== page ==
This web site is large -- over 1,700 web pages. You are on our main web page. All of
the web pages are linked together to form a history of the people and places of Eastern
Ontario and Western Quebec (see maps) to which area thousands of immigrants came in the 1800's.
Many of the original settlers stayed here in the City of Ottawa, the Ottawa Valley and the
Gatineau Valley. Many left to pioneer in other parts of North America.
Here are some maps from 1824-1827 which show the earliest settlers in what became the
town of Bytown. The pioneer families in Bytown and shown on the maps are Nicholas Sparks, Captain John Lebreton and
Justice Livius Sherwood. The government purchase of land at Parliament Hill is also shown.
Thanks to the the hundreds of contributors to this site it includes early folks of First Nations, English,
Irish, Scottish, French, Jewish, German, Polish, Italian, Vietnamese, Ukranian, Chinese and American origin.
If you are researching your UEL ancestors in the Ottawa area, try a search on our web site for "UEL", no quotes.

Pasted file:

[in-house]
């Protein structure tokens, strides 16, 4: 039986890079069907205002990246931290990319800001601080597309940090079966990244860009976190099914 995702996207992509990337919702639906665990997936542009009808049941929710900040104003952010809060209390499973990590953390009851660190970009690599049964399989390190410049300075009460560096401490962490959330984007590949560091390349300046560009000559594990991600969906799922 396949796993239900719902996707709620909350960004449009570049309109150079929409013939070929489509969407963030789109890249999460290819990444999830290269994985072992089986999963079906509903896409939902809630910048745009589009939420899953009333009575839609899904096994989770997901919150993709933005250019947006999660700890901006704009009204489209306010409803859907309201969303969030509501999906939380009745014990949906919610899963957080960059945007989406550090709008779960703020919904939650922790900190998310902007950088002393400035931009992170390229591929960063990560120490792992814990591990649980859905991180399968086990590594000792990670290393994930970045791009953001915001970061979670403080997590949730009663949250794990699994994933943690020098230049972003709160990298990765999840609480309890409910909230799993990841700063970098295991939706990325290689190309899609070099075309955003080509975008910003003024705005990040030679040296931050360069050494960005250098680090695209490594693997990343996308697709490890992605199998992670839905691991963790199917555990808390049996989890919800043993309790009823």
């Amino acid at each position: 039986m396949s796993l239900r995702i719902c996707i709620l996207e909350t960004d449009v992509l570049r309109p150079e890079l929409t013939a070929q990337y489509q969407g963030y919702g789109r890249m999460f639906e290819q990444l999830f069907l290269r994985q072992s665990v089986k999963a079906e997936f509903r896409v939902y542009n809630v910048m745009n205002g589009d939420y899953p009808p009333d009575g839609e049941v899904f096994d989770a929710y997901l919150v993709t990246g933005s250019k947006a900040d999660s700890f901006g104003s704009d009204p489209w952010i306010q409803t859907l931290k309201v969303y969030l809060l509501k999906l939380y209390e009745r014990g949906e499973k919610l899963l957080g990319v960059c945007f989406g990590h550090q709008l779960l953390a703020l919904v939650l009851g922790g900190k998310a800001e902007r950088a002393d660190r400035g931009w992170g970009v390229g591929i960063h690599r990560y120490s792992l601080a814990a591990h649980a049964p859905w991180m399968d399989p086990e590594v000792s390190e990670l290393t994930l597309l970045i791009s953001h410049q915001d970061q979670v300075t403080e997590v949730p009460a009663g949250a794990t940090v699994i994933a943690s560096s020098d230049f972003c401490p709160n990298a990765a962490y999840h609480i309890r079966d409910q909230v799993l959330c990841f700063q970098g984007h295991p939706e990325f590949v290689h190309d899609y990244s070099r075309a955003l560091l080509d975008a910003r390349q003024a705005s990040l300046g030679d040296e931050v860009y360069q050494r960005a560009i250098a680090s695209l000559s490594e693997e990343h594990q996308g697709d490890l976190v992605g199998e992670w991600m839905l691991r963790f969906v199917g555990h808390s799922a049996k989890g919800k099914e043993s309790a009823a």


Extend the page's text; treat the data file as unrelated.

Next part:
Here is a reference to the Sir Guy Carleton Branch of the United Empire Loyalists' Association of Canada.
The City of Ottawa main Immigration Web page .
Ici, on parle français et récherche aussi les histoires des familles françaises.
The Ordnance Department kept a list of property holders in Bytown in 1835. These are some of our earliest settlers.
In the early 1850's, a French-Canadian group formed L'Institut Canadien Français d'Ottawa. This organization consisted of
professionals and intellectuals who met for discussions and lectures regarding a wide range of ideas.
The year 2012 is the 160'th anniversary of the L'Institut.
The family of Antoine MORIN and Domithilde Blais came from Quebec to the City of Ottawa.
The Algonquin Nation populated the Ottawa and Gatineau Valleys for thousands of years, before the first
white settler (Philemon Wright) came to the north side of the Ottawa River from Woburn, Massachussetts, USA in the year 1800.
The first black man to arrive in Hull was London Oxford who came with the Philemon Wright group in 1800.
The first black family to arrive in Bytown / Ottawa seems to have been Perry Adams and his wife Henrietta Joyce who